“Two Jews from Końskowola came here. My mother said they could have been brothers. She noticed that they were smartly dressed. They were all dirty but well dressed. At first glance, they didn’t seem to be simple people. My mother said that they had very delicate hands, which was not the case with simple Jews, because they all worked hard. […] They came and asked for something to eat. Back then, the times were not easy … I will never forget it [cries] … My mother only had barley soup … She poured it for them, they had their own bowls and spoons, they ate and then left. They went out on the country road and  reached the point where the fence ends. In the meantime, two German soldiers on bicycles arrived. They noticed the Jews right away, stopped, nodded at them, shouted something, and these Jews came over here. They talked for a while. They walked a bit and here, where this apple tree is, there used to be an escarpment. There was a large depression at its tip, maybe two meters or more. There used to be much deeper in the place of this depression. It was somewhere here, maybe even in the same place where we are standing now. A large lime tree grew here, but you could see everything. They ordered them to go down to that pit. There was a dyke here that was much higher then. These Jews entered the pit between the dyke and the top of the escarpment. We looked at it all through the window. The Jews were walking and the Germans took off their rifles. They had normal, infantry rifles. They took them off and my mother said that they would kill them. The Jews entered that hollow and I saw the smoke. I saw smoke rising from the barrels, and then two shots were fired. After a while the Germans went down and we heard two shots again. After [the Germans] left, we were able to go outside. I was little then, I was 9 or 10 years old. When I got there, I saw those killed. One must have had a shot through his spine because he was lying in an unnatural position. He was lying there, belly up, his belt was torn and I could see his flesh. Water, blood and barley soup were flowing out. The peasants dug a hole two meters from where the Jews were lying. It was shallow, because there was rock under the ground. I was at this burial. I’m not sure it is worth mentioning but they still looked at us after their death. Andrzej B. covered the face of one of them with his hat.” (Testimony of Bolesław R., Opoka, April 12, 2021)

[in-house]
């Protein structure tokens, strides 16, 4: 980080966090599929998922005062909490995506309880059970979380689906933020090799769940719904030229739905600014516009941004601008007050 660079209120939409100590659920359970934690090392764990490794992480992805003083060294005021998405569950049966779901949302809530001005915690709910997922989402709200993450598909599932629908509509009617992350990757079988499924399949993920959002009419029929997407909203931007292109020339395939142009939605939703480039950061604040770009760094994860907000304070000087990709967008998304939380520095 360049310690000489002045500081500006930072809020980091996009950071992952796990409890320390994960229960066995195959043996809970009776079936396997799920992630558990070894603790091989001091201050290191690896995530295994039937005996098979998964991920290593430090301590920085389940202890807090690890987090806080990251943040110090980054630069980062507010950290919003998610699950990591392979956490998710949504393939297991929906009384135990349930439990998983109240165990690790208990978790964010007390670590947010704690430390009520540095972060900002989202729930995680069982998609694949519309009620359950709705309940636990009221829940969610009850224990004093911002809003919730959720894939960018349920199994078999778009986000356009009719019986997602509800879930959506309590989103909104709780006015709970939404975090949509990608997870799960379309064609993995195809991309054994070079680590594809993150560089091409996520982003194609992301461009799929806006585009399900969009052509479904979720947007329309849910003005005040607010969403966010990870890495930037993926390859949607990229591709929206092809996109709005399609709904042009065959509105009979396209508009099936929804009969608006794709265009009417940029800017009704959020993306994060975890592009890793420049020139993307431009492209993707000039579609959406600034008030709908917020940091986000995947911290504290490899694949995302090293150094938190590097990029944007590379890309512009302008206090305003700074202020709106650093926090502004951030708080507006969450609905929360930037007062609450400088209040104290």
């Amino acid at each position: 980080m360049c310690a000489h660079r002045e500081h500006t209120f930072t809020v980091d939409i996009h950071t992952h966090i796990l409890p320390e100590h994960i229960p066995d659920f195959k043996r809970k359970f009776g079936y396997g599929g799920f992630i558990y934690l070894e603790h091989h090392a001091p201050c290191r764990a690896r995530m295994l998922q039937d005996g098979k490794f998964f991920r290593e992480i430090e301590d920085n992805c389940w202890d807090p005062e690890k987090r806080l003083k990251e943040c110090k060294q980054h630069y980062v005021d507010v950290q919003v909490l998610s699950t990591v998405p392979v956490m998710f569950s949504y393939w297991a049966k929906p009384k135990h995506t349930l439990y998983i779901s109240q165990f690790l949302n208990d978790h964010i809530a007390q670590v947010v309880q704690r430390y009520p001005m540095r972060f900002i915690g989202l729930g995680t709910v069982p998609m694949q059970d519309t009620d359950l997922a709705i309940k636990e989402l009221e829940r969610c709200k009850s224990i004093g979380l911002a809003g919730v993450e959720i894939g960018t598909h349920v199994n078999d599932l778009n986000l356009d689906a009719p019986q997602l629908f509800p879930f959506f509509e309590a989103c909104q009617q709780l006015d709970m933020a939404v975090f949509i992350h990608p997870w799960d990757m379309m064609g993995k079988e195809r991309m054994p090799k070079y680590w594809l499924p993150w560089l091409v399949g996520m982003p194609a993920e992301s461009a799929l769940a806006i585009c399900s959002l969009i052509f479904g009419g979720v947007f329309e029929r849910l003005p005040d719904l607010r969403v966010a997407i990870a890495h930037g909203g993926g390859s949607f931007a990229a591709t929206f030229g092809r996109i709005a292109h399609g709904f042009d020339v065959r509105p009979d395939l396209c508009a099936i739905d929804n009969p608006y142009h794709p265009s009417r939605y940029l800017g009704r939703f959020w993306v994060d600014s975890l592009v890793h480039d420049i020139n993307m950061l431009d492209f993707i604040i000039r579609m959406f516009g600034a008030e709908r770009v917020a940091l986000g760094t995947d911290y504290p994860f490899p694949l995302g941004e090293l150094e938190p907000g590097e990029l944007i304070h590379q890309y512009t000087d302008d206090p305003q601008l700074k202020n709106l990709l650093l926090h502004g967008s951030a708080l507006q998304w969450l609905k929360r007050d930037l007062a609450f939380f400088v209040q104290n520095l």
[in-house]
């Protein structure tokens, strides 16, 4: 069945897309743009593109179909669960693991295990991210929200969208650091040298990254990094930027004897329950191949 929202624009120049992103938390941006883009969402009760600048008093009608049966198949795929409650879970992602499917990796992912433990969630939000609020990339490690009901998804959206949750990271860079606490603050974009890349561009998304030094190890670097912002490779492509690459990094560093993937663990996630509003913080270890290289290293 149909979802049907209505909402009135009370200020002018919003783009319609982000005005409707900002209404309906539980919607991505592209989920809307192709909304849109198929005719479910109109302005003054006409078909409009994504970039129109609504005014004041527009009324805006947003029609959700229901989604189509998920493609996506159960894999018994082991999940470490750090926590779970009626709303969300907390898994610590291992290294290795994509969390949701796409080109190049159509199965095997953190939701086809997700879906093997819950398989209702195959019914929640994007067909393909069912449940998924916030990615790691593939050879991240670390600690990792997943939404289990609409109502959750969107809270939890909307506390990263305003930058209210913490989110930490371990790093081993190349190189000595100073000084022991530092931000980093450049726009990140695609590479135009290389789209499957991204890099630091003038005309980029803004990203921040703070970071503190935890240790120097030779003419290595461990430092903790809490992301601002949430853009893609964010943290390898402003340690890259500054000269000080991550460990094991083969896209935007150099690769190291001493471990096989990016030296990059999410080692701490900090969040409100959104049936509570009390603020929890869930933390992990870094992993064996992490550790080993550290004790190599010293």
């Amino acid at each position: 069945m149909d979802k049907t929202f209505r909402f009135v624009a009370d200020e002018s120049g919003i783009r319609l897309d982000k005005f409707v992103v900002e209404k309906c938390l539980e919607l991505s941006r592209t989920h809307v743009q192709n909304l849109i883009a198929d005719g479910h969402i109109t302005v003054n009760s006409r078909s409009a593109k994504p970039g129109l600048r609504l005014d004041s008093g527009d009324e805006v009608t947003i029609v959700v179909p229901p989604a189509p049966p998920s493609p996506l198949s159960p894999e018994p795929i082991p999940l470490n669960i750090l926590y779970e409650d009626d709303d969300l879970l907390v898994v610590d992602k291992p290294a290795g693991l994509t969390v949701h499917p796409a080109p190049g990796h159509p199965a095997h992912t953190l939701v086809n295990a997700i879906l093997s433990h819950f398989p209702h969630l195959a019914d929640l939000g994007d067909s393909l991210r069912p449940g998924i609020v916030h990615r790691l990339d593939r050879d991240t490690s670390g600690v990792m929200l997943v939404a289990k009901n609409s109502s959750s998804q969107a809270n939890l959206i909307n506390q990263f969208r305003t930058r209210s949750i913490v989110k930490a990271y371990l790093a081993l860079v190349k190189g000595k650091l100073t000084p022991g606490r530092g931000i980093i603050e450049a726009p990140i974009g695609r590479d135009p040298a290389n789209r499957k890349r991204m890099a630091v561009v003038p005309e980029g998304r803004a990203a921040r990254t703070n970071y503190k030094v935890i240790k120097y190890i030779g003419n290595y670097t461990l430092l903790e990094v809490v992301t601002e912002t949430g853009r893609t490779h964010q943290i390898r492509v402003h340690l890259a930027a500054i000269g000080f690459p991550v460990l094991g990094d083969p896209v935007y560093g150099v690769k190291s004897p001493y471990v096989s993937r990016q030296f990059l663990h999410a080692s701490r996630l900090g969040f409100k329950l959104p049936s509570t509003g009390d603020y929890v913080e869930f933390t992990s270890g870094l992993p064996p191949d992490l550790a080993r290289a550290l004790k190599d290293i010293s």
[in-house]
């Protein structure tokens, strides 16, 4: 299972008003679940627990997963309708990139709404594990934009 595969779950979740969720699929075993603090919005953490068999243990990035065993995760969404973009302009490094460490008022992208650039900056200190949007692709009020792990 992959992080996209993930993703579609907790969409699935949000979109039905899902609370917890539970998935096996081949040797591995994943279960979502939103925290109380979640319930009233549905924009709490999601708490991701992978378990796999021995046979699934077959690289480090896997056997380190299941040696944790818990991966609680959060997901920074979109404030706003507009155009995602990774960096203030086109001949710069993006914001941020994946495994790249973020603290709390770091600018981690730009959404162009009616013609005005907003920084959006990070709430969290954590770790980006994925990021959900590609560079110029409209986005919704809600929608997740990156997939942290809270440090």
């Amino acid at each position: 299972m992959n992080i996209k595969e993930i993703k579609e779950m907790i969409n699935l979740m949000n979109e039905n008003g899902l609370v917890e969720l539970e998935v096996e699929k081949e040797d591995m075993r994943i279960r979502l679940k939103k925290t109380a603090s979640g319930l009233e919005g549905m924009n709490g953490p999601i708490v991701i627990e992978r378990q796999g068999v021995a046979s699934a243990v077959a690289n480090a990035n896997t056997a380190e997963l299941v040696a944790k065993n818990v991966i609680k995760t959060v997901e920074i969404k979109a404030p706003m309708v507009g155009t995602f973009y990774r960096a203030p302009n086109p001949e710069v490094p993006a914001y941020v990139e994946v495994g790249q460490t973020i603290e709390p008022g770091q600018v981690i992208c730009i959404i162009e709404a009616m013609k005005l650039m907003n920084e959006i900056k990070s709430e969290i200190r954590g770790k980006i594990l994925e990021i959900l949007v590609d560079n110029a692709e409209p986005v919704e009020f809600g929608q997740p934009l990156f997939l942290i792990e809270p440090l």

The second witness, Henryk S., remembered the day as follows: “There was a tiny pond that had dried up in the summer. The bodies of these two Jews were lying on its shore, and a hole had been dug here. When they dug half a meter, the water appeared. Once they had dug a hole deep enough to bury the bodies, there was plenty of water. I remember as if today how they took those bodies by the hands and feet. Of course, there were no coffins, they just put the bodies in the grave. As they did so, the water splashed all the young rubbernecks around. When they covered the grave with soil, they stuck the cane of one of the Jews into it. Perhaps he was an old man. They stuck the stick where their heads had been. And that was the end of this. This tomb later collapsed. We grazed cows there, but grass never grew in the place of this grave. This cane stood there for a long time. It was still there when I grew up. But later, when road construction began, it all disappeared, covered with dirt.” (Henryk S., April 21, 2021)